Sensex circus, and road to 40,000
The sheer ‘enthusiasm’ demonstrated by some TV channels every time the BSE Sensex inevitably crosses a ‘000 mark reminds me of the days when, as a kid I watched circus, A Kumar tells more.Updated: Jul 11, 2007 05:29 IST
The sheer ‘enthusiasm’ demonstrated by some television channels every time the BSE Sensex approaches and inevitably crosses a ‘000 mark reminds me of the days when, as a kid I watched circus. There too, amidst high acoustic cheering and balloon releasing, clowns stood on a single leg atop bicycles, performed cartwheels and several other similar feats.
Now, with 15,000 points on the Sensex being breached largely on the back of strong foreign institutional appetite coupled with the feel-good reflection effect of the global markets, there have actually been discussion on television about this being the beginning of an onward march to the 40,000 points level.
Agreed, interest rates may be close to peaking out and the primary market deluge has been easily absorbed, but to my mind, there are three factors that merit attention. While the first two merit attention in the near term, the third has longer term implications.
The first concern revolves around the impending earnings season. From the look of it, the vertical growth rate that markets have come to expect of corporate India might be running into a bit of a roadblock for now. Since the results season kicks off with IT firms, and more particularly Infosys, the unprecedented decline of the dollar could pinch hard at least in the immediate term.
However, one smart card that Infosys has historically played is to ensure that its guidance is conservative enough to not only achieve, but also exceed. This strategy has worked wonderfully well and diverted attention from its performance on an absolute basis. The fact that the stock in the recent past has been a pale reflection of what it was till a couple of years back, cannot be overlooked.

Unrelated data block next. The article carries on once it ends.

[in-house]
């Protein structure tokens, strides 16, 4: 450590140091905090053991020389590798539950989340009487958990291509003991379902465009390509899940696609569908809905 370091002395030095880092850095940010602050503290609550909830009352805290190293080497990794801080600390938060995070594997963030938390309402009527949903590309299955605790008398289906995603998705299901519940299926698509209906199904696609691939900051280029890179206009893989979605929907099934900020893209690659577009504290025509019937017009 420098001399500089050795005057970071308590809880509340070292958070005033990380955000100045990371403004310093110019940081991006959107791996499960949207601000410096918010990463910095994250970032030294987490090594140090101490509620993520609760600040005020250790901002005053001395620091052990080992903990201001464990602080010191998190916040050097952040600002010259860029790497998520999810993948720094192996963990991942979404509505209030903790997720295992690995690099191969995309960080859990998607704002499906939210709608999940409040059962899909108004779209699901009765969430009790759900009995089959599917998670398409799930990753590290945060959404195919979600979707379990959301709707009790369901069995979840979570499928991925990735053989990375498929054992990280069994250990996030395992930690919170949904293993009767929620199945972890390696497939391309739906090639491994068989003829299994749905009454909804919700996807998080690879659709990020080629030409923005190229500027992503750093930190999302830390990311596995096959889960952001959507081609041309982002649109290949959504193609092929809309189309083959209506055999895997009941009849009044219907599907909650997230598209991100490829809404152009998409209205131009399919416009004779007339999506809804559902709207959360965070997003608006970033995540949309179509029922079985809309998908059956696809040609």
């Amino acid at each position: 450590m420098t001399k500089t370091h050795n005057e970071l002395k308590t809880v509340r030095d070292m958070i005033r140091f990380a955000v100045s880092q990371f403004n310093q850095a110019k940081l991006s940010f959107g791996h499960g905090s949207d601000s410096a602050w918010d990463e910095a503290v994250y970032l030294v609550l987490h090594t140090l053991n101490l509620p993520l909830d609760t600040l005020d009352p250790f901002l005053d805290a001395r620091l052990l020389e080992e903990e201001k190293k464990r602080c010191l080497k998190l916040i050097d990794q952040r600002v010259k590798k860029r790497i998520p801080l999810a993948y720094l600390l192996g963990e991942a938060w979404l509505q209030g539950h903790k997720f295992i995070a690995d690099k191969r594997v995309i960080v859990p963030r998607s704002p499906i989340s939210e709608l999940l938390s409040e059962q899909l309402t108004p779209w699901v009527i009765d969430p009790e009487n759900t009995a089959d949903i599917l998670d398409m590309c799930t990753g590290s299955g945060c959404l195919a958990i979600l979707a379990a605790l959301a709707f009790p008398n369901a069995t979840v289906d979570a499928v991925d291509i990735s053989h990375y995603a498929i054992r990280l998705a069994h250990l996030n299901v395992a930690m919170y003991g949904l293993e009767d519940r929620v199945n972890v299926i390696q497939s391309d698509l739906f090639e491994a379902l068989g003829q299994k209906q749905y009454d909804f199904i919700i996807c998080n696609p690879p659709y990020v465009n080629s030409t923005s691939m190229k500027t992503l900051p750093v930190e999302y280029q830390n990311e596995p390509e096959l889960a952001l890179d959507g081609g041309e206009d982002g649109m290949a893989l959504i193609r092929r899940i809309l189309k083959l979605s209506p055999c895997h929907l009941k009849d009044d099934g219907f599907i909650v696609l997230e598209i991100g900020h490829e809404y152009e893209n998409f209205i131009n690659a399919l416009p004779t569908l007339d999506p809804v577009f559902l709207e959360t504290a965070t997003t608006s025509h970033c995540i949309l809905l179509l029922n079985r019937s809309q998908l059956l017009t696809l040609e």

Then comes the issue of the monsoons. While this word now strikes terror in the hearts of average residents of Mumbai, benefits of a good monsoon on the economy and markets cannot ever be understated. In fact, in the event of monsoons being very good, there is every chance that the government might not wish to stretch its luck across another monsoon and even announce early general elections in mid-2008. It has been a while since we had a bad monsoon, and the markets for one must hope that this is not the year that breaks the positive trend.
The third and the more serious issue, with longer-term implications, revolves around the simmering resentment over widening economic inequalities in the wake of the ongoing second wave of liberalisation. While it is indeed wonderful for market participants (yours truly included) to witness a burgeoning index and resultantly rising stock-holding values, one cannot shut out realities like farmer suicides and the SEZ-induced violence. Mind you, these are merely two visible manifestations of the simmering resentment.
Give it a thought and tread a little more cautiously, lest the euphoria generated by television channels and their so-called expert guests lead you to believe that the Sensex is on a one-way street to the 40,000 points mark.
The writer is CEO, Lotus Knowlwealth, a knowledge based consulting firm.